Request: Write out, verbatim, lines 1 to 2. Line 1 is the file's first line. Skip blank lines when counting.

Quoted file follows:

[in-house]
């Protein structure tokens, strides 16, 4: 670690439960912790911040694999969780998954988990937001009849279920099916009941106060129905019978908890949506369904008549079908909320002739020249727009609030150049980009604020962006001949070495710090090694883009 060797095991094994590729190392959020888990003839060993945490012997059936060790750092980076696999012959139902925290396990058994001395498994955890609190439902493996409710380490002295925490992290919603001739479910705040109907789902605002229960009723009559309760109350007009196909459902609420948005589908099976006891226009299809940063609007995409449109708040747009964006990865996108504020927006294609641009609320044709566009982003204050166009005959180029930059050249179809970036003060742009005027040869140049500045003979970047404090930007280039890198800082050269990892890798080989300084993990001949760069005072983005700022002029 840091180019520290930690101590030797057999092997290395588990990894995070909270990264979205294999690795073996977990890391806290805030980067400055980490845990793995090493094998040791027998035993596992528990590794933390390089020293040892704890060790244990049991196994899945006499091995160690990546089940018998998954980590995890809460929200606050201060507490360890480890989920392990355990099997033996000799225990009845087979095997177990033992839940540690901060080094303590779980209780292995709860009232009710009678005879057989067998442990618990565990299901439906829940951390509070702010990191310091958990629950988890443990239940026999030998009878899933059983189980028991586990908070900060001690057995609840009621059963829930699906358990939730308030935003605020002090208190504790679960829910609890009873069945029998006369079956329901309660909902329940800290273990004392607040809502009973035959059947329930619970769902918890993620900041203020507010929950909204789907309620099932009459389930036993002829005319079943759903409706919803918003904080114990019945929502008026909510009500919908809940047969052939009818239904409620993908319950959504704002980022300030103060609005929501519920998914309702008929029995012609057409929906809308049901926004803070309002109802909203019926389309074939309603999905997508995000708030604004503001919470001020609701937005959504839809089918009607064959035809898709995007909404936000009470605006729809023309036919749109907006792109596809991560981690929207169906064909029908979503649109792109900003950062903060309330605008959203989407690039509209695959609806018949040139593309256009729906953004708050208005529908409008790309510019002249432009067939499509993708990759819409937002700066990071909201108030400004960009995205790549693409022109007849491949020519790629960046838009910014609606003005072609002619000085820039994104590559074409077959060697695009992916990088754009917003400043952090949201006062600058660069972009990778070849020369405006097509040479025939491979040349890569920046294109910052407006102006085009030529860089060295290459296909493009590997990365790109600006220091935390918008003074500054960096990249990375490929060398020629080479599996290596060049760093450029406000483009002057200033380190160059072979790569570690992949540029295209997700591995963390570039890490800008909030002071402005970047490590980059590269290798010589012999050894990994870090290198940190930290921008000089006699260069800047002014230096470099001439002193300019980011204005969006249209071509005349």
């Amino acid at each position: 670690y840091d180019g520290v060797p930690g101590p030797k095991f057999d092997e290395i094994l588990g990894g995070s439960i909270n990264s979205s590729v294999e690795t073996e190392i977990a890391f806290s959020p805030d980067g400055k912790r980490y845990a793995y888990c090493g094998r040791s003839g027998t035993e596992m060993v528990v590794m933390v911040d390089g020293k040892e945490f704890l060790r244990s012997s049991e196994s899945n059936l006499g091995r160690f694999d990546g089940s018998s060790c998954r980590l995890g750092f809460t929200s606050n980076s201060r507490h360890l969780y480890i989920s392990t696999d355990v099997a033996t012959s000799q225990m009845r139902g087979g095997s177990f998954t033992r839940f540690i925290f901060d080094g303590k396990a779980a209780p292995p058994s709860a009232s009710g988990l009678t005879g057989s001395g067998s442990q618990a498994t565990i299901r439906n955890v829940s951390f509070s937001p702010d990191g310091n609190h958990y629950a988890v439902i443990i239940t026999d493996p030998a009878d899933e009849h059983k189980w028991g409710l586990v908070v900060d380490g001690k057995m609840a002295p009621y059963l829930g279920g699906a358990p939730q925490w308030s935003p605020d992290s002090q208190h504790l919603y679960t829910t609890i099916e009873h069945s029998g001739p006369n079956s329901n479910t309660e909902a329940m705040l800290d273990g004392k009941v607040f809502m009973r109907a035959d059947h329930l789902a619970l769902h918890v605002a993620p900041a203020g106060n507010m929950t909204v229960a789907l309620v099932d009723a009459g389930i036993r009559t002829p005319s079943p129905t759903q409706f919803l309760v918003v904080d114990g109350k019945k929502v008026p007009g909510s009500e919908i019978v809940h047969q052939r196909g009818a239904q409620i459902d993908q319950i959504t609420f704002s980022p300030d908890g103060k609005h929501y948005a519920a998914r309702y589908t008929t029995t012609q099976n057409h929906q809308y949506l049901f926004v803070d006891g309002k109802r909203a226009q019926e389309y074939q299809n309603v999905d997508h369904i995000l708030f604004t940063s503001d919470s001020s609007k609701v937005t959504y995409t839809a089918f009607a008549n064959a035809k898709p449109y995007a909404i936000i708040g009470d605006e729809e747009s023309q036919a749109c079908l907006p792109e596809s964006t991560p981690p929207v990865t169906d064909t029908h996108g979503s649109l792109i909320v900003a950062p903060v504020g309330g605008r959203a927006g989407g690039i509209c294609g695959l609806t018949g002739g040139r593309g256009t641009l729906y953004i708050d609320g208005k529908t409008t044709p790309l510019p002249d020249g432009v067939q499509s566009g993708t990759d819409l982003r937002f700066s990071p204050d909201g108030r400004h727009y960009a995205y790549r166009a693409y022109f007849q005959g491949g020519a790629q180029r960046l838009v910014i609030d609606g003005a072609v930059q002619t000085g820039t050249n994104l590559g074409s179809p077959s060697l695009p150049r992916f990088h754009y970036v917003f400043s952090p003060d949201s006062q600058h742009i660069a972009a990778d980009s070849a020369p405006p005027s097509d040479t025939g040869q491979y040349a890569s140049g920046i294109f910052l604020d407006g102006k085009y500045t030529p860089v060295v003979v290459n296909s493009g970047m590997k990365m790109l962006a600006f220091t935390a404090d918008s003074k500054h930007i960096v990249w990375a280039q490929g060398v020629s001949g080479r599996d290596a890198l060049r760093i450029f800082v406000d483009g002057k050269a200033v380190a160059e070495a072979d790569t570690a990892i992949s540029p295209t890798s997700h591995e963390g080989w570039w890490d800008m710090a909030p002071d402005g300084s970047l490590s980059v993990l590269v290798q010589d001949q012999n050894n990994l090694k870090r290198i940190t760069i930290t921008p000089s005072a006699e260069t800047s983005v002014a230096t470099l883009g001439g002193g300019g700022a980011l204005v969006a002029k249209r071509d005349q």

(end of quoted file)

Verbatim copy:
[in-house]
């Protein structure tokens, strides 16, 4: 670690439960912790911040694999969780998954988990937001009849279920099916009941106060129905019978908890949506369904008549079908909320002739020249727009609030150049980009604020962006001949070495710090090694883009 060797095991094994590729190392959020888990003839060993945490012997059936060790750092980076696999012959139902925290396990058994001395498994955890609190439902493996409710380490002295925490992290919603001739479910705040109907789902605002229960009723009559309760109350007009196909459902609420948005589908099976006891226009299809940063609007995409449109708040747009964006990865996108504020927006294609641009609320044709566009982003204050166009005959180029930059050249179809970036003060742009005027040869140049500045003979970047404090930007280039890198800082050269990892890798080989300084993990001949760069005072983005700022002029 840091180019520290930690101590030797057999092997290395588990990894995070909270990264979205294999690795073996977990890391806290805030980067400055980490845990793995090493094998040791027998035993596992528990590794933390390089020293040892704890060790244990049991196994899945006499091995160690990546089940018998998954980590995890809460929200606050201060507490360890480890989920392990355990099997033996000799225990009845087979095997177990033992839940540690901060080094303590779980209780292995709860009232009710009678005879057989067998442990618990565990299901439906829940951390509070702010990191310091958990629950988890443990239940026999030998009878899933059983189980028991586990908070900060001690057995609840009621059963829930699906358990939730308030935003605020002090208190504790679960829910609890009873069945029998006369079956329901309660909902329940800290273990004392607040809502009973035959059947329930619970769902918890993620900041203020507010929950909204789907309620099932009459389930036993002829005319079943759903409706919803918003904080114990019945929502008026909510009500919908809940047969052939009818239904409620993908319950959504704002980022300030103060609005929501519920998914309702008929029995012609057409929906809308049901926004803070309002109802909203019926389309074939309603999905997508995000708030604004503001919470001020609701937005959504839809089918009607064959035809898709995007909404936000009470605006729809023309036919749109907006792109596809991560981690929207169906064909029908979503649109792109900003950062903060309330605008959203989407690039509209695959609806018949040139593309256009729906953004708050208005529908409008790309510019002249432009067939499509993708990759819409937002700066990071909201108030400004960009995205790549693409022109007849491949020519790629960046838009910014609606003005072609002619000085820039994104590559074409077959060697695009992916990088754009917003400043952090949201006062600058660069972009990778070849020369405006097509040479025939491979040349890569920046294109910052407006102006085009030529860089060295290459296909493009590997990365790109600006220091935390918008003074500054960096990249990375490929060398020629080479599996290596060049760093450029406000483009002057200033380190160059072979790569570690992949540029295209997700591995963390570039890490800008909030002071402005970047490590980059590269290798010589012999050894990994870090290198940190930290921008000089006699260069800047002014230096470099001439002193300019980011204005969006249209071509005349």